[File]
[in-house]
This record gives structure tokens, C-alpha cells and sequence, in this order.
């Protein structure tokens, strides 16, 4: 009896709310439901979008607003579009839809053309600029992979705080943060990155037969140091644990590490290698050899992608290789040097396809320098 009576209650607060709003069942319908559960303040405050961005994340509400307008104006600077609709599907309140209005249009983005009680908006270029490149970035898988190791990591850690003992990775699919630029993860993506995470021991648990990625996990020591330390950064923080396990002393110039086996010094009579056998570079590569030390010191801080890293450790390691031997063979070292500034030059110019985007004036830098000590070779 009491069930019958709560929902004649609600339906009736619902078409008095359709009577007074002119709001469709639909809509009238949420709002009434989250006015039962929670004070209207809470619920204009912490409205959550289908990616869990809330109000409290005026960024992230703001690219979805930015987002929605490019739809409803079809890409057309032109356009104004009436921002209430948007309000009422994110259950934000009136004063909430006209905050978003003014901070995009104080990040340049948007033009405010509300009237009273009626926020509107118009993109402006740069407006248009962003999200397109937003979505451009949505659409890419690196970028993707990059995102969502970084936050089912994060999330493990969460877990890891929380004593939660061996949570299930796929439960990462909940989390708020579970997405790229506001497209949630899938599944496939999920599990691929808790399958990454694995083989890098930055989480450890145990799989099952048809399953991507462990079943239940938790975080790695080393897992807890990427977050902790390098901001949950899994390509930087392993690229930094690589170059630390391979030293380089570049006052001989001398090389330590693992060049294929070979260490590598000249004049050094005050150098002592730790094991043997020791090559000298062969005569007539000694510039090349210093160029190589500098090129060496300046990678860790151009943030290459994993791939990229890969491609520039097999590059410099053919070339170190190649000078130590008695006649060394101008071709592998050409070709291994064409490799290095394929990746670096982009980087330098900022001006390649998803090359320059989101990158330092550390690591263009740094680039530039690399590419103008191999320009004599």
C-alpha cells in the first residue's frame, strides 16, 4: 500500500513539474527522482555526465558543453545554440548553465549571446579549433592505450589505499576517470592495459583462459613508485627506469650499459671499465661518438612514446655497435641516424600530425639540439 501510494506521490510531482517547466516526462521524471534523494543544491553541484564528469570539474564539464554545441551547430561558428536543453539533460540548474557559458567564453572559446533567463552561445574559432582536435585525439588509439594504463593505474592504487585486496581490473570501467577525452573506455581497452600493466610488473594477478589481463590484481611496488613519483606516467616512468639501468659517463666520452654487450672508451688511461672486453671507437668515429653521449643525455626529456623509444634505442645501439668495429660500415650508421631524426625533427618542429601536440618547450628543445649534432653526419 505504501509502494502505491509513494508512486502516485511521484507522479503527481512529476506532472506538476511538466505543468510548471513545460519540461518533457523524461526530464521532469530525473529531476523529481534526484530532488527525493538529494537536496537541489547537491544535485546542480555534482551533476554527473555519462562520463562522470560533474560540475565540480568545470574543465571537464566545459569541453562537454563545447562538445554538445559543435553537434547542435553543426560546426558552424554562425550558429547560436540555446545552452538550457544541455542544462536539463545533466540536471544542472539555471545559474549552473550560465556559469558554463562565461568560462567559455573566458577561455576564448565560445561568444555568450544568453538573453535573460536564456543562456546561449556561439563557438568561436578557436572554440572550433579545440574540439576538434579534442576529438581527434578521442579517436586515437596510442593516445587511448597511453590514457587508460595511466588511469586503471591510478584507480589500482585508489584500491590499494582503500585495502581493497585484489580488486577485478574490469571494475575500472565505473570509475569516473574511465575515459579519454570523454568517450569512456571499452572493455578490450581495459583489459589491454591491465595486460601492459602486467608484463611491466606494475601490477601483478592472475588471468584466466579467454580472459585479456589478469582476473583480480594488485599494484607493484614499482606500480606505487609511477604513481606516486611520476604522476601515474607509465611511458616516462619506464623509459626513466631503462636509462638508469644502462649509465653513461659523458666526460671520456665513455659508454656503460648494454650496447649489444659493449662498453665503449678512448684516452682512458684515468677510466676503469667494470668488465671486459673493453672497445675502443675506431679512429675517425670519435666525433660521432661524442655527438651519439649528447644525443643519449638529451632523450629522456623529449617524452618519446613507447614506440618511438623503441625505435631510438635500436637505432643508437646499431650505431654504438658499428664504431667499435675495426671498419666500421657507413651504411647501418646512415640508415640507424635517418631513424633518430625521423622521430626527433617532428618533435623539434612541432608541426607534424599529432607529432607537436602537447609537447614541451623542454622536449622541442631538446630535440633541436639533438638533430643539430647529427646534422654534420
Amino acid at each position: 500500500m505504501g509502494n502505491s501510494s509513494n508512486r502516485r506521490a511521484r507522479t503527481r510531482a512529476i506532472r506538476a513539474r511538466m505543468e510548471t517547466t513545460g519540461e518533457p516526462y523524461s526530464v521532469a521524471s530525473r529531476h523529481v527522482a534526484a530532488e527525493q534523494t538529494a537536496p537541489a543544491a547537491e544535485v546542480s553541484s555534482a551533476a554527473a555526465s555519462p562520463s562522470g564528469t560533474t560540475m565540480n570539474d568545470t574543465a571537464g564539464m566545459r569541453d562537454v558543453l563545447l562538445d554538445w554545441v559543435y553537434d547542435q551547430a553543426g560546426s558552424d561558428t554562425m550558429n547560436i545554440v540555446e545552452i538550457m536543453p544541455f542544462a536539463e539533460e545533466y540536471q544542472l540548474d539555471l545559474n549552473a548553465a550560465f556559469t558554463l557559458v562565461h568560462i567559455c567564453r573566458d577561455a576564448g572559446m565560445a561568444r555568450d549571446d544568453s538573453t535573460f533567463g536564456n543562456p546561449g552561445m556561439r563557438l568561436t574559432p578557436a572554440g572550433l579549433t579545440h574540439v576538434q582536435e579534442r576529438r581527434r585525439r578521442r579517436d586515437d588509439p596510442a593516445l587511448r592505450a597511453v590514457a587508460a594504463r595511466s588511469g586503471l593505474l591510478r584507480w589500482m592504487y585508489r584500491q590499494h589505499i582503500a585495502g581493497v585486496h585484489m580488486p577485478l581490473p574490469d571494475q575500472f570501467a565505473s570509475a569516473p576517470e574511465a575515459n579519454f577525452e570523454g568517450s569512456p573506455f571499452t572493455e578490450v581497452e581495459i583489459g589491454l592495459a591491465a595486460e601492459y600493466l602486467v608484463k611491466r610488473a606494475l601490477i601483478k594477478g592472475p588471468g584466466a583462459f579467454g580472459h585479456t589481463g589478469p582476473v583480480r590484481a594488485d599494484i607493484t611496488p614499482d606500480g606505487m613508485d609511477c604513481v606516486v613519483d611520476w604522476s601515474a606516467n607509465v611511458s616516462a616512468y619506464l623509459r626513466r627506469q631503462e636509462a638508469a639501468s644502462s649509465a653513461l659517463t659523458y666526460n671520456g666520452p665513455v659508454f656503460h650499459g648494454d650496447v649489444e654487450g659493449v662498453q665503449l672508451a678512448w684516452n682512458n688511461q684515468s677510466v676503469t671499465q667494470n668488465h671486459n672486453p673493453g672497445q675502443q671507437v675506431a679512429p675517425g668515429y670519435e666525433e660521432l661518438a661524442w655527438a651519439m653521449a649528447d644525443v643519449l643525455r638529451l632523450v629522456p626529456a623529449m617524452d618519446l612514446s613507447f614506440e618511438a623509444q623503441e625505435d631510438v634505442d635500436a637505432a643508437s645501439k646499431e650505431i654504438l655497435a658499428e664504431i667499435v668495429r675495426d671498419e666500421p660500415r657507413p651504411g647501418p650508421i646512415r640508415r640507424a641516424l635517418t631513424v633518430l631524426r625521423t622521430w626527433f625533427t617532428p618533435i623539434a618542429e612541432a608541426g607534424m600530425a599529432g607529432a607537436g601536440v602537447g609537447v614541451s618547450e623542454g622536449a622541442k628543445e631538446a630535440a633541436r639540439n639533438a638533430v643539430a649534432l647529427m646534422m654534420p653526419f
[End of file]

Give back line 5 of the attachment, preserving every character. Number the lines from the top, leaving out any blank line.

Amino acid at each position: 500500500m505504501g509502494n502505491s501510494s509513494n508512486r502516485r506521490a511521484r507522479t503527481r510531482a512529476i506532472r506538476a513539474r511538466m505543468e510548471t517547466t513545460g519540461e518533457p516526462y523524461s526530464v521532469a521524471s530525473r529531476h523529481v527522482a534526484a530532488e527525493q534523494t538529494a537536496p537541489a543544491a547537491e544535485v546542480s553541484s555534482a551533476a554527473a555526465s555519462p562520463s562522470g564528469t560533474t560540475m565540480n570539474d568545470t574543465a571537464g564539464m566545459r569541453d562537454v558543453l563545447l562538445d554538445w554545441v559543435y553537434d547542435q551547430a553543426g560546426s558552424d561558428t554562425m550558429n547560436i545554440v540555446e545552452i538550457m536543453p544541455f542544462a536539463e539533460e545533466y540536471q544542472l540548474d539555471l545559474n549552473a548553465a550560465f556559469t558554463l557559458v562565461h568560462i567559455c567564453r573566458d577561455a576564448g572559446m565560445a561568444r555568450d549571446d544568453s538573453t535573460f533567463g536564456n543562456p546561449g552561445m556561439r563557438l568561436t574559432p578557436a572554440g572550433l579549433t579545440h574540439v576538434q582536435e579534442r576529438r581527434r585525439r578521442r579517436d586515437d588509439p596510442a593516445l587511448r592505450a597511453v590514457a587508460a594504463r595511466s588511469g586503471l593505474l591510478r584507480w589500482m592504487y585508489r584500491q590499494h589505499i582503500a585495502g581493497v585486496h585484489m580488486p577485478l581490473p574490469d571494475q575500472f570501467a565505473s570509475a569516473p576517470e574511465a575515459n579519454f577525452e570523454g568517450s569512456p573506455f571499452t572493455e578490450v581497452e581495459i583489459g589491454l592495459a591491465a595486460e601492459y600493466l602486467v608484463k611491466r610488473a606494475l601490477i601483478k594477478g592472475p588471468g584466466a583462459f579467454g580472459h585479456t589481463g589478469p582476473v583480480r590484481a594488485d599494484i607493484t611496488p614499482d606500480g606505487m613508485d609511477c604513481v606516486v613519483d611520476w604522476s601515474a606516467n607509465v611511458s616516462a616512468y619506464l623509459r626513466r627506469q631503462e636509462a638508469a639501468s644502462s649509465a653513461l659517463t659523458y666526460n671520456g666520452p665513455v659508454f656503460h650499459g648494454d650496447v649489444e654487450g659493449v662498453q665503449l672508451a678512448w684516452n682512458n688511461q684515468s677510466v676503469t671499465q667494470n668488465h671486459n672486453p673493453g672497445q675502443q671507437v675506431a679512429p675517425g668515429y670519435e666525433e660521432l661518438a661524442w655527438a651519439m653521449a649528447d644525443v643519449l643525455r638529451l632523450v629522456p626529456a623529449m617524452d618519446l612514446s613507447f614506440e618511438a623509444q623503441e625505435d631510438v634505442d635500436a637505432a643508437s645501439k646499431e650505431i654504438l655497435a658499428e664504431i667499435v668495429r675495426d671498419e666500421p660500415r657507413p651504411g647501418p650508421i646512415r640508415r640507424a641516424l635517418t631513424v633518430l631524426r625521423t622521430w626527433f625533427t617532428p618533435i623539434a618542429e612541432a608541426g607534424m600530425a599529432g607529432a607537436g601536440v602537447g609537447v614541451s618547450e623542454g622536449a622541442k628543445e631538446a630535440a633541436r639540439n639533438a638533430v643539430a649534432l647529427m646534422m654534420p653526419f